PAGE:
We usually map traffic rules on the ways they affect, even if they affect an area (e.g. zones with maxspeed=30 are still represented by tags on ways). Whether you think it's worth to map this at all is a different question. --Tordanik 12:53, 23 September 2015 (UTC)

Trim usage section

I'd like to make the following change which was recently reverted. I think we don't need this duplication, also the ellipses look weird. --Jojo4u (talk) 21:43, 12 November 2015 (UTC)

How to tag a square/plazas that is not pedestrian-only

I know this is a common problem, but I have yet to find a satisfactory answer. Tagging plazas with highway=pedestrian is rarely suitable, because most plazas allow for mixed usage (which is actually the very purpose of a public square).

So I thought that other highway=* tags might be used, since plazas and streets have many properties in common (they usually have a name, they can be used by humans or cars to go from one place to another, house addresses refer to either a street or a plaza, surface may be paved or unpaved, etc.), e.g. :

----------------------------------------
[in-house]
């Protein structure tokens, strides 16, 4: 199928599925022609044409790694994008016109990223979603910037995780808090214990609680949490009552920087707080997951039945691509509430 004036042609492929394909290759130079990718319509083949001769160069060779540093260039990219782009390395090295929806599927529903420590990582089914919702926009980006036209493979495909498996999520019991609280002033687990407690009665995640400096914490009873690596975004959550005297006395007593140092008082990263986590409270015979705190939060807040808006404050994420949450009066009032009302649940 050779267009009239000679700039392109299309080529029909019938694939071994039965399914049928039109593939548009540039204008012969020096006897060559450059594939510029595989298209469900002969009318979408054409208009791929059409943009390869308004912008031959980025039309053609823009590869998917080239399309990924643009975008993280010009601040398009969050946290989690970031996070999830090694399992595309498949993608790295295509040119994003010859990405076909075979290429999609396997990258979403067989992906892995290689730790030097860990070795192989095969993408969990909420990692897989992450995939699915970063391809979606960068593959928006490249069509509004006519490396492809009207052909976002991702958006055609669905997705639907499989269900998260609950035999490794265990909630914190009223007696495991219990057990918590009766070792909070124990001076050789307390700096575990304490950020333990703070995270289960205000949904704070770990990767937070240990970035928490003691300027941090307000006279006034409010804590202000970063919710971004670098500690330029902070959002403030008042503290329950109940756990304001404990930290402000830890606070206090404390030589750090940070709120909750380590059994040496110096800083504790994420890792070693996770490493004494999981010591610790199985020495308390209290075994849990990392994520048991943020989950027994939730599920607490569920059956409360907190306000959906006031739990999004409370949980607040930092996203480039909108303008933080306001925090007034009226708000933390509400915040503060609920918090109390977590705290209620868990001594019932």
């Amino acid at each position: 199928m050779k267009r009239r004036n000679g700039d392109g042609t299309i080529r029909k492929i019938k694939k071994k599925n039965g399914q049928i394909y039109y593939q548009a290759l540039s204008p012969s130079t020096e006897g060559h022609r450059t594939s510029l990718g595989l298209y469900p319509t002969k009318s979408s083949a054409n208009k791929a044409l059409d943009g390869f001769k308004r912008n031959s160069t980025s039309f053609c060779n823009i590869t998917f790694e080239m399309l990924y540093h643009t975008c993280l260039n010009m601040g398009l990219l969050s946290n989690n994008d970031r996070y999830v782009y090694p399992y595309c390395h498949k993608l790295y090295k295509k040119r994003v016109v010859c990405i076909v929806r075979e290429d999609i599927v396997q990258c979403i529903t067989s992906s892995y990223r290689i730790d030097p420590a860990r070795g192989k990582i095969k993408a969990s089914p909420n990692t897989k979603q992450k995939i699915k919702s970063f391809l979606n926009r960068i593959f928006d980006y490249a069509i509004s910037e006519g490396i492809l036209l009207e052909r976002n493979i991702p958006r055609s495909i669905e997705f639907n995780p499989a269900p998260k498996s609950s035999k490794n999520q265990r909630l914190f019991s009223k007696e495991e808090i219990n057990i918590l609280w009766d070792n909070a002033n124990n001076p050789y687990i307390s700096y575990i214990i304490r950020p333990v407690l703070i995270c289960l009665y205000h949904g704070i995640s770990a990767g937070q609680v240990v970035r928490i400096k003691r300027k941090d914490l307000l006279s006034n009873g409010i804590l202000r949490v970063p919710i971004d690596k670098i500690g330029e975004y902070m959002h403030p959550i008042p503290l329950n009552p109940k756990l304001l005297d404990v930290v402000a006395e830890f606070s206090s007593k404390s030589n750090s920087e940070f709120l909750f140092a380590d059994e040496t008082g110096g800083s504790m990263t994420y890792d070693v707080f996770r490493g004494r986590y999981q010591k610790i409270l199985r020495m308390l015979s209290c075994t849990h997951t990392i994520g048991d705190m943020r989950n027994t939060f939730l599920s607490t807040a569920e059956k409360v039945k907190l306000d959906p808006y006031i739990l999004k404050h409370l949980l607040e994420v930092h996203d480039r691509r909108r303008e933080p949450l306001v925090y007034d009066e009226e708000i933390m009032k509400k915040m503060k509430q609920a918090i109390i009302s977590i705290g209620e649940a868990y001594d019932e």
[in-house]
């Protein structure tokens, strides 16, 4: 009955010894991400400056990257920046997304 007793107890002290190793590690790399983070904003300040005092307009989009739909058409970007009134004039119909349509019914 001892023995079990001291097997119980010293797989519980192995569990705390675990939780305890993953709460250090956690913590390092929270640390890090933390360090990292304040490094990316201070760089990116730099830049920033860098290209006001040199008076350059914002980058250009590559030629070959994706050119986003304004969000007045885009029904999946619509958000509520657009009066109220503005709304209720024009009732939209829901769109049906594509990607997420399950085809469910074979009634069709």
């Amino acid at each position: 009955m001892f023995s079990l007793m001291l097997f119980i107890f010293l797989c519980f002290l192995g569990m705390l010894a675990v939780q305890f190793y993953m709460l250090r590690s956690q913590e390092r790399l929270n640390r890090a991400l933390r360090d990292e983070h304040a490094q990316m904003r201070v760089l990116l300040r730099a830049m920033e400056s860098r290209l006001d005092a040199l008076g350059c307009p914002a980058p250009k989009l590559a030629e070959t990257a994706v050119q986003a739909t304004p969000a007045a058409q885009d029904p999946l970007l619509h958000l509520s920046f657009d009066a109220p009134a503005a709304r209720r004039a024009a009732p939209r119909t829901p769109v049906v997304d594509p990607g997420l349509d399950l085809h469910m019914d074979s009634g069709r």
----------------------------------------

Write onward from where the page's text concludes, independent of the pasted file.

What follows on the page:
In this example I used highway=unclassified because no other highway tag looked more appropriate (this plaza is little more than a crossing and most people don't even know it has a name). One problem to this proposal is that, according to the wiki, some of these tags cannot be used on an area (I wonder why).

Does it make sense? Thbz (talk) 09:35, 30 December 2015 (UTC)

Perhaps higway@residential=* is more appropriate MortenLange (talk) 18:13, 5 June 2016 (UTC)